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Formworkers make temporary structures out of wood or metal for use in moulding concrete.

Average salaries are in the region of £16,000.00 to £24,000.00. Salaries will vary depending on location / employer

Career Profile

Formworkers make temporary structures out of wood or metal for use in moulding concrete. These casts have wet concrete poured into them to set, then are removed to reveal perfectly-shaped pieces.

What they do

Formworkers (also known as shutter joiners) are needed whenever anything is built out of concrete, including bridges, foundations, beams and staircases.

They build a structure on site using wood or put together a metal frame that was made elsewhere. An important part of the job is dismantling the casts without damaging them, so that they can be used again.

A formworker is skilled in the precise measuring, cutting and shaping of wood or metal and also works closely with people pouring the concrete. Once the formwork is built it must be checked for accuracy.

It is the formworker’s responsibility to produce concrete blocks of exactly the right shape and size for whatever they are helping to build.

Hours & Salary

  • Newly trained formworkers can earn in the region of £9,000 - £15,000
  • Trained with experience formworkers can earn in the region of £15,000 - £23,000
  • Salaries typically range depending on location and overtime
  • Self-employed formworker’s set their own pay rates

Salaries depend on location, employer and any overtime you may have done. Self-employed formworkers set their own pay rents.


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Case Study

Watch this video to hear from Kit Lippitt about life as an apprentice formworker.


Patrick Diggin is a formworker with JP Dunn Construction, a specialist groundworks and concrete frame contractor.

How did you get started?

I left school wanting to learn a trade and was lucky enough to get an apprenticeship as a formworker. I went to the National Construction College at Bircham Newton in Norfolk. I lived at the college from Monday to Friday and made some good friends there. I was always quite good at maths at school and that really helped with my course. Unfortunately, my first company had to make me redundant after a year. Thankfully I was taken on by JP Dunn and have been with them ever since.

What do you like best about your job?

I love the fact that I’m doing different things every day because I work with lots of different people. I also enjoy learning new systems and new ways of doing things.

And least?

The only thing I really don’t like about my job is the rain! Honestly, I love everything else about my role but I hate working in the rain! I like to keep active and this role means I’m always busy and then time goes quickly.

What’s a typical working day like?

My role can change each day. One day I could be making the mould for a lift shaft, another day I could be working on stairs or small walls. The concrete moulds that we use help to shape the building. It’s great to see that my work helps to create buildings where there once was nothing.

Do you need particular skills?

The skills needed in this role are maths, good communication and teamwork. I use maths every day and am always adding, subtracting and working out measurements. You need to be quick at maths and geometry and you also learn how to use the tools to do the job that is required. The job always involves working with other people. So it’s important that you can get on with other team members and communicate clearly with them.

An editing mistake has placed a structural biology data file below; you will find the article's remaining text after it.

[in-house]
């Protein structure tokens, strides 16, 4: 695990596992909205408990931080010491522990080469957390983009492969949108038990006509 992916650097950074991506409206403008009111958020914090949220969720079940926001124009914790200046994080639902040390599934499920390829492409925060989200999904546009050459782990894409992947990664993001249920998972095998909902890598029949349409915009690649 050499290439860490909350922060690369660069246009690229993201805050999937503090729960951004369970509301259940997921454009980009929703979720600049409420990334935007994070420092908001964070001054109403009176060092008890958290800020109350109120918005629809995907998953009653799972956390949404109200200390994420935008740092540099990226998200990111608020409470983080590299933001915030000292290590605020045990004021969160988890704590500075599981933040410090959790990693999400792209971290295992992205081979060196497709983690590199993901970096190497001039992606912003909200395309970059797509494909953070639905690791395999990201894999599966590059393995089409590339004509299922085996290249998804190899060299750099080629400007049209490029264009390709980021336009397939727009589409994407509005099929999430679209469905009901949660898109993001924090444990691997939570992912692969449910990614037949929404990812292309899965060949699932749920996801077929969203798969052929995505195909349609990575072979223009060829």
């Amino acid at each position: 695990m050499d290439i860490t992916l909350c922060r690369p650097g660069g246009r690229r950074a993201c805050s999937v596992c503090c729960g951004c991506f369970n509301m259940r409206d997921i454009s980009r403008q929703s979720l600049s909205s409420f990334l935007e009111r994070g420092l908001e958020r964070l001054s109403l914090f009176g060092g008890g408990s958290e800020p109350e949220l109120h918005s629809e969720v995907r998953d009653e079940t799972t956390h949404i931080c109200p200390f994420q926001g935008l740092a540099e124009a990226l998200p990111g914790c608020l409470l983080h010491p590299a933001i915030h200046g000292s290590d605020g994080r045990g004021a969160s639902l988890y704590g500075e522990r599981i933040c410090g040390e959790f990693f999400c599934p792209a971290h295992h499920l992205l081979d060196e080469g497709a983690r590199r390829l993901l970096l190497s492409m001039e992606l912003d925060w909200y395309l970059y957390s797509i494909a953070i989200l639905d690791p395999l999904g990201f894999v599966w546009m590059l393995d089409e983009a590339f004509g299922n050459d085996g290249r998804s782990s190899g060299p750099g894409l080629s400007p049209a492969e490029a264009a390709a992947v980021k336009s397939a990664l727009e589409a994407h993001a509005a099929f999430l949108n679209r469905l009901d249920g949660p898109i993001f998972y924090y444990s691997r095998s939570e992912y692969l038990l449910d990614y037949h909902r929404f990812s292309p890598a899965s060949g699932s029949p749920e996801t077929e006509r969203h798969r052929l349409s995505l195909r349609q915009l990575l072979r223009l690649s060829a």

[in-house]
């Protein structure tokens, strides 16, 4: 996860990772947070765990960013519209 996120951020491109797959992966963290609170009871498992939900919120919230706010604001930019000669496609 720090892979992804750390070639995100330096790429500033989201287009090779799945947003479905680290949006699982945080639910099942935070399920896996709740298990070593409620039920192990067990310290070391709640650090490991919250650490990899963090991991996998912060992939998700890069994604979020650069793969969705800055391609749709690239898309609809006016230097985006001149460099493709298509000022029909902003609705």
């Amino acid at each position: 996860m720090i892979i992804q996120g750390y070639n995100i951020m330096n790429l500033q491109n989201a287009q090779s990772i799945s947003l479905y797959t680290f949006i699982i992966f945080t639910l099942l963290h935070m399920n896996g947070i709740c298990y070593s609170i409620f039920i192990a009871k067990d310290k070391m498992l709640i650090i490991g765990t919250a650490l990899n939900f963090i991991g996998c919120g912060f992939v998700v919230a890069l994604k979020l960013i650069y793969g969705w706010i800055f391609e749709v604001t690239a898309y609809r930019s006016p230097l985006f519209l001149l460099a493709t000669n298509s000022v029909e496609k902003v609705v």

Your proudest career moment?

I won the Construct Apprentice of the Year Award in October 2012, which I am really proud of. It was nice to get that recognition after all my hard work. I also won a trophy for Frame Worker of the Year, which I’m very pleased about too.

What would you like to be doing 10 years from now?

I’d like to have my own company one day. However, I know I have to gain lots more experience and work my way up through roles such as supervisor, foreman and project manager.

Any advice about joining the construction industry?

I would say go for it! It’s the best thing I have ever done. I really enjoy my work and have met lots of great people that I wouldn’t have met otherwise. I’ve made lots of friends at college and at work. It’s a great feeling when you are really busy and rushed off your feet but still enjoying lots of banter and humour on site.

Qualifications & Training

There are no set qualifications to become a formworker but it helps to have Standard Grades/National 4 or 5s, GCSEs or or in Wales, the Welsh Baccalaureate. A good understanding of maths and technology is important because you have to work to precise measurements using wood and metal.

Employers often look for people with on-site experience.  If you have not worked in construction before, you could start out as a labourer. Then your employer may train you as a formworker. 

You can do an apprenticeship in Wood Occupations SVQ/NVQ Level 1, 2 and 3.  Other qualifications available include Basic Construction Skills (carpentry options) and the CSkills Level 2 Diploma in Site Carpentry.

For further information see the Institute of Carpenters website or the British Woodworking Federatoon's site Wow I made That!

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Career trends and forecasts

262,920 additional staff needed

The UK construction industry will need an additional 262,920 wood trades and interior fit- out occupations (which includes form workers) to meet demand between 2017 - 2021, according to the latest Construction Skills Network research (LMI). The majority of this demand will be in North West, West Midlands, closely followed by Wales.

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